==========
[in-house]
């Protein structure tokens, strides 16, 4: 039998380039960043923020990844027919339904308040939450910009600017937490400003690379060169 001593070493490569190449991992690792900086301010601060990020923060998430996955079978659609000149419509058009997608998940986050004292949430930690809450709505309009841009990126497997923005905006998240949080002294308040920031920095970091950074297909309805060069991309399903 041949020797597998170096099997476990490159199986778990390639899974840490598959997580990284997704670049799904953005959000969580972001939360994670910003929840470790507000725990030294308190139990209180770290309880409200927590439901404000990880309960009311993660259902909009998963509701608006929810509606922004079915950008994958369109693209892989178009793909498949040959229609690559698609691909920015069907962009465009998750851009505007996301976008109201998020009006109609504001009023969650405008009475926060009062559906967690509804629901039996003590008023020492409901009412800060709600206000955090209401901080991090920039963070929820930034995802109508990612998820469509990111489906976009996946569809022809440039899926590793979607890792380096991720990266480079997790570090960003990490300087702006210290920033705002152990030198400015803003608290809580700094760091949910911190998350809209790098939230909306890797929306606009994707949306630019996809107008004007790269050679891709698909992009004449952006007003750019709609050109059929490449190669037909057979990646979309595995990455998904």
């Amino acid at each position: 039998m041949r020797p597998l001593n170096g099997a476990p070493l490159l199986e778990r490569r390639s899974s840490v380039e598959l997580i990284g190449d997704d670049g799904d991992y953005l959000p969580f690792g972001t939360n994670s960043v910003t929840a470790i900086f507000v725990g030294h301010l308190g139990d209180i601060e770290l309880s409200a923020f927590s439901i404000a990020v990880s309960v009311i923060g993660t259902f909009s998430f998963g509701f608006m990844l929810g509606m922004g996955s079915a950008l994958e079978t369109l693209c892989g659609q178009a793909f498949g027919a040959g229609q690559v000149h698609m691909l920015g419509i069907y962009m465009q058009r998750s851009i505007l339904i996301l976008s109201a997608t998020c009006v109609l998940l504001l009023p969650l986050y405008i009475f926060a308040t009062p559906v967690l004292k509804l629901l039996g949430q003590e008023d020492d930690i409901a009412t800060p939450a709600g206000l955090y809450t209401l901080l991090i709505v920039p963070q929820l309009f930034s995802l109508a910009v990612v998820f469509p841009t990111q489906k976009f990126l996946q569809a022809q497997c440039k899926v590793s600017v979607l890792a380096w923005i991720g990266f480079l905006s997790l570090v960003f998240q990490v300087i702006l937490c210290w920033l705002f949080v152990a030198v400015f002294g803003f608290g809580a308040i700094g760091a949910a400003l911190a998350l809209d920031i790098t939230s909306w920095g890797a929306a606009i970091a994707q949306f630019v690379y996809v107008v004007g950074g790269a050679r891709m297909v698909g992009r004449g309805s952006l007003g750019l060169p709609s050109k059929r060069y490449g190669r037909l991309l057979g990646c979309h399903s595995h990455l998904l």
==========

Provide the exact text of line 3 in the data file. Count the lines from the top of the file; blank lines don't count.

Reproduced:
């Amino acid at each position: 039998m041949r020797p597998l001593n170096g099997a476990p070493l490159l199986e778990r490569r390639s899974s840490v380039e598959l997580i990284g190449d997704d670049g799904d991992y953005l959000p969580f690792g972001t939360n994670s960043v910003t929840a470790i900086f507000v725990g030294h301010l308190g139990d209180i601060e770290l309880s409200a923020f927590s439901i404000a990020v990880s309960v009311i923060g993660t259902f909009s998430f998963g509701f608006m990844l929810g509606m922004g996955s079915a950008l994958e079978t369109l693209c892989g659609q178009a793909f498949g027919a040959g229609q690559v000149h698609m691909l920015g419509i069907y962009m465009q058009r998750s851009i505007l339904i996301l976008s109201a997608t998020c009006v109609l998940l504001l009023p969650l986050y405008i009475f926060a308040t009062p559906v967690l004292k509804l629901l039996g949430q003590e008023d020492d930690i409901a009412t800060p939450a709600g206000l955090y809450t209401l901080l991090i709505v920039p963070q929820l309009f930034s995802l109508a910009v990612v998820f469509p841009t990111q489906k976009f990126l996946q569809a022809q497997c440039k899926v590793s600017v979607l890792a380096w923005i991720g990266f480079l905006s997790l570090v960003f998240q990490v300087i702006l937490c210290w920033l705002f949080v152990a030198v400015f002294g803003f608290g809580a308040i700094g760091a949910a400003l911190a998350l809209d920031i790098t939230s909306w920095g890797a929306a606009i970091a994707q949306f630019v690379y996809v107008v004007g950074g790269a050679r891709m297909v698909g992009r004449g309805s952006l007003g750019l060169p709609s050109k059929r060069y490449g190669r037909l991309l057979g990646c979309h399903s595995h990455l998904l």